Cameron admits to swine flu vaccine shortages and says we may see ‘significant outbreaks for years to come’Posted on January 9th, 2011 No comments
David Cameron was yesterday forced to deny that spending cuts had made Britain vulnerable to swine flu as he warned that the country faced ‘significant outbreaks’ of flu for years to come.
But the Prime Minister said lessons must be learned from the vaccine shortages that have seen GP surgeries turning away vulnerable people seeking the flu shot in recent days.
His comments came as Labour accused the Coalition of putting pregnant women at risk by failing to promote the flu jab.
The official death toll from the flu outbreak since October has now risen to 50. Most were victims of swine flu, the dominant strain of influenza in circulation.
The latest Department of Health figures show that more people are going to their GPs in England and Wales with winter flu symptoms than at any time since the epidemic of 1999-2000 in which 20,000 died.
This winter’s outbreak is still below epidemic levels and is not as serious as the 2009 summer outbreak, when 500 people died.
However, doctors are concerned because the swine flu strain is hitting the youngest hardest.
In a normal flu season, the elderly suffer most from infection but this winter around 90 per cent of patients being treated are under 65.
Last week the Government announced it was being forced to raid last year’s stocks of the swine flu jab to plug shortages in the vaccination programme.
The old vaccine only protects against one of the three strains in circulation.
Mr Cameron – who revealed that he had not had a jab this year – denied the shortages were caused by spending cuts and insisted that the Government had followed expert advice throughout.
‘Doctors did order something like 14 million doses of vaccine. Because of very heavy usage there are some shortages in some places,’ he told BBC Radio 5 Live. It is very important that we learn the lessons from this.
‘One of the lessons is that it looks likely that, because of the prevalence of swine flu and other strains, we might have quite significant outbreaks in future years and we need to look at the way we order vaccinations and whether more needs to be done.’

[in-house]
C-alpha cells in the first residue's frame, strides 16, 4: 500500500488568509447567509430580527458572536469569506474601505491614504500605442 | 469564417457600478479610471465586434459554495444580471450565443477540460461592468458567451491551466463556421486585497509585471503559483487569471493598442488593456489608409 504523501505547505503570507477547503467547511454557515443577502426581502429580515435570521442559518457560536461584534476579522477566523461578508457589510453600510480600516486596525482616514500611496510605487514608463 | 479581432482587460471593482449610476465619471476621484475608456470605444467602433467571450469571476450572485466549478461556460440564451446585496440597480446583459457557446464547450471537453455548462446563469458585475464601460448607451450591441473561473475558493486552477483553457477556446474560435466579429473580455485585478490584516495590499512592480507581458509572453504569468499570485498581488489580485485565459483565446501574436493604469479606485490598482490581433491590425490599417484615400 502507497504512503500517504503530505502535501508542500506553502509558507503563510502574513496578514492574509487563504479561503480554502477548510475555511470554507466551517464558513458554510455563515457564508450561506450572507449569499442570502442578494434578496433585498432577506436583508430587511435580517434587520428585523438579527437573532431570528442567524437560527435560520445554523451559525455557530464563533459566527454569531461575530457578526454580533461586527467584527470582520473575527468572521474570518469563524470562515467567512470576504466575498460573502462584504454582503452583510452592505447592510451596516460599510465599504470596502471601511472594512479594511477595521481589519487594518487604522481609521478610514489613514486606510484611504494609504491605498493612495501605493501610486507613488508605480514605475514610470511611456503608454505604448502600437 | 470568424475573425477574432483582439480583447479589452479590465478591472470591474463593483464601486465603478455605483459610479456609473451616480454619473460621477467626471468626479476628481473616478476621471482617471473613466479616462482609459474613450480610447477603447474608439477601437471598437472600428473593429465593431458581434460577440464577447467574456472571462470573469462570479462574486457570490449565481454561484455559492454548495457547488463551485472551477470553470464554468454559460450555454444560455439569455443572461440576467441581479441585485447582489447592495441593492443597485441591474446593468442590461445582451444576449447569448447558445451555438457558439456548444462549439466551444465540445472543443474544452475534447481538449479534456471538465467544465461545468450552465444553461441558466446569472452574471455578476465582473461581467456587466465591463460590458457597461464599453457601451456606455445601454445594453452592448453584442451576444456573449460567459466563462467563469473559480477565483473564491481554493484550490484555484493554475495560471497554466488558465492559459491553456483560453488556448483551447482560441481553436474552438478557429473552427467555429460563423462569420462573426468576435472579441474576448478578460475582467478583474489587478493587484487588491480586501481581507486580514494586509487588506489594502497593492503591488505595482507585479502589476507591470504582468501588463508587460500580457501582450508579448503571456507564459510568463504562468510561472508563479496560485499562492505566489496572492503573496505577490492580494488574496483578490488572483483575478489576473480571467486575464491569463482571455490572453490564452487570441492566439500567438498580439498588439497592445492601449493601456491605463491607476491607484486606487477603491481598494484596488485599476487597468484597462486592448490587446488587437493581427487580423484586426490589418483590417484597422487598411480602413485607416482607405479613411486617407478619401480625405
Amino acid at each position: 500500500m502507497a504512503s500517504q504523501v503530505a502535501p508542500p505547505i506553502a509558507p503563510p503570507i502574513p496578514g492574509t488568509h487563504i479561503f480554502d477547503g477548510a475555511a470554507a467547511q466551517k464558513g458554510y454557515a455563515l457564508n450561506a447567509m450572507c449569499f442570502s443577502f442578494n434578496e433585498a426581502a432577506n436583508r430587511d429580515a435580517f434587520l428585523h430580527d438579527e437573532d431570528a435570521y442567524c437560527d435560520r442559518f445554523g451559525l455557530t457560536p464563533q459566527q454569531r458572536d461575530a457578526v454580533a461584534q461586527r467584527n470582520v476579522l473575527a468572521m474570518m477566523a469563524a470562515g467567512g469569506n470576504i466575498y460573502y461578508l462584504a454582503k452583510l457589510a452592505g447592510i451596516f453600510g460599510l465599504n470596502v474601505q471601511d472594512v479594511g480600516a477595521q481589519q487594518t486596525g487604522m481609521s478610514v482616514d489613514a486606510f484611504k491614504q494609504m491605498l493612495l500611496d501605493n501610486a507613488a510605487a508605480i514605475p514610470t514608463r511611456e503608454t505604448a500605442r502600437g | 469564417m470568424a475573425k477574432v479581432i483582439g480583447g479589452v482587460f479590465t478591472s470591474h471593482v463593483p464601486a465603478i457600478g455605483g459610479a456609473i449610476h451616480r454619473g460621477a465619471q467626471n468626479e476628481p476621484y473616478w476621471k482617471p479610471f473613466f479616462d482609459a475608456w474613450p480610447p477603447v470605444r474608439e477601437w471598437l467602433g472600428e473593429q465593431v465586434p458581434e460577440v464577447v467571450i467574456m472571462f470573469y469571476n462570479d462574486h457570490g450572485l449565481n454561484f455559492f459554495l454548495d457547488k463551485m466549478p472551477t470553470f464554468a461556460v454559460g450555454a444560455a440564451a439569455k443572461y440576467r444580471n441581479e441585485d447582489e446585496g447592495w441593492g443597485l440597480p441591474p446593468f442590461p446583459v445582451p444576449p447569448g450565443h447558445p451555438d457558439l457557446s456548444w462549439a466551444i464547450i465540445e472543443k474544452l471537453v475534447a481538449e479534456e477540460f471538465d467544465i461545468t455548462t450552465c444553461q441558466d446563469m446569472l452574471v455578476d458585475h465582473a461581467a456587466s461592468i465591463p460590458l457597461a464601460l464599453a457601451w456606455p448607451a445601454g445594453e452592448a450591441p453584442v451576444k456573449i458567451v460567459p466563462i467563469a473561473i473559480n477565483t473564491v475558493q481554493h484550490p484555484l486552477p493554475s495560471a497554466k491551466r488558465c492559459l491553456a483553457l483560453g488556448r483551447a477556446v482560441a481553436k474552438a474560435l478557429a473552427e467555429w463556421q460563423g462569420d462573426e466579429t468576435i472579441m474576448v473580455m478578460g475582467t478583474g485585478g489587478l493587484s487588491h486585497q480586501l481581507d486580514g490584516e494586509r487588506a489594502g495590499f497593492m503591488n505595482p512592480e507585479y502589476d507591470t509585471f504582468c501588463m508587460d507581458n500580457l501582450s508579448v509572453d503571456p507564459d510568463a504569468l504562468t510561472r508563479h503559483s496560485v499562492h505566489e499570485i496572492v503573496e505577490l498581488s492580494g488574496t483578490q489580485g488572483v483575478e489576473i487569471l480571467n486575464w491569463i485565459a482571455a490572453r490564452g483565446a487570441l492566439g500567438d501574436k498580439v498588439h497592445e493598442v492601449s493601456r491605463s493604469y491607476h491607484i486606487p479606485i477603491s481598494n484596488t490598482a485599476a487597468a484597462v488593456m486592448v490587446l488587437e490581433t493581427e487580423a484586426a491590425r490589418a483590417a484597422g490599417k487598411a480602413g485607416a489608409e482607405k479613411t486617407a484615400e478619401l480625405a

He went on: ‘This is nothing to do with cuts. The NHS is not having cuts.’
Out of the 50 people who have died from flu since October, 69 per cent were in an ‘at risk’ group. At risk groups include pregnant women, the elderly and those with weakened immune systems.
Labour yesterday renewed its attack on the Coalition’s handling of the outbreak.
Shadow Health Secretary John Healey questioned why the Government was refusing to publish figures on the number of deaths among pregnant women.
In a letter to Andrew Lansley, the Secretary of State for Health, he said there was ‘no justification’ for not letting the public have information about pregnant women.
He added: ‘This is the first year in which it was decided to classify pregnant women among the at risk groups and offer them the projection of a free flu jab.
‘When did you not ensure more effort was made early to reassure women that the vaccine is safe and important for them to receive?
‘Why did you axe the annual autumn advertising campaign to help inform the public about flu risk and boost take up of the vaccine, including among women who are pregnant?’
Around 600 people die from seasonal flu in a typical year. In an epidemic year the death toll rises to around 13,000.
Last year at least 12 of the victims of swine flu were pregnant women.
Ministers will carry out a review later this year into whether vaccines should be ordered centrally, rather than by GP surgeries.
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Posted on January 9th, 2011 No comments
A research team has hurriedly been re-formed to investigate whether the swine flu virus has started to mutate in a way that will render the vaccine ineffective.
Senior Government scientists have already discovered slight genetic mutations in the H1N1 virus.
They are checking whether this is causing some people to be more severely affected, although there is no evidence at this stage to suggest the changes would stop the vaccine working or prevent the anti-viral drug Tamiflu from being effective.
So far, 45 people are known to have died from swine flu since October.
The team, based at Imperial College London, are testing the DNA samples of hundreds of swine flu victims.
Professor Peter Openshaw, director of the Centre for Respiratory Infection at Imperial, said: ‘We have paid particular attention to whether the mutations are affecting how well the vaccine works and whether the slight mutations have led to it becoming more severe.’
The study, known as MOSAIC, was set up in 2009 to monitor the virus during the pandemic, but it was swiftly re-assembled last month with the latest outbreak.
Asthma specialist nurse Katy Odeadra, who works in the Chest and Allergy Clinic at St Mary’s Hospital, said: ‘All the talk among doctors and nurses dealing with swine flu cases is of a mutated form of the virus.’
The Health Protection Agency said yesterday: ‘The vaccine still works.’
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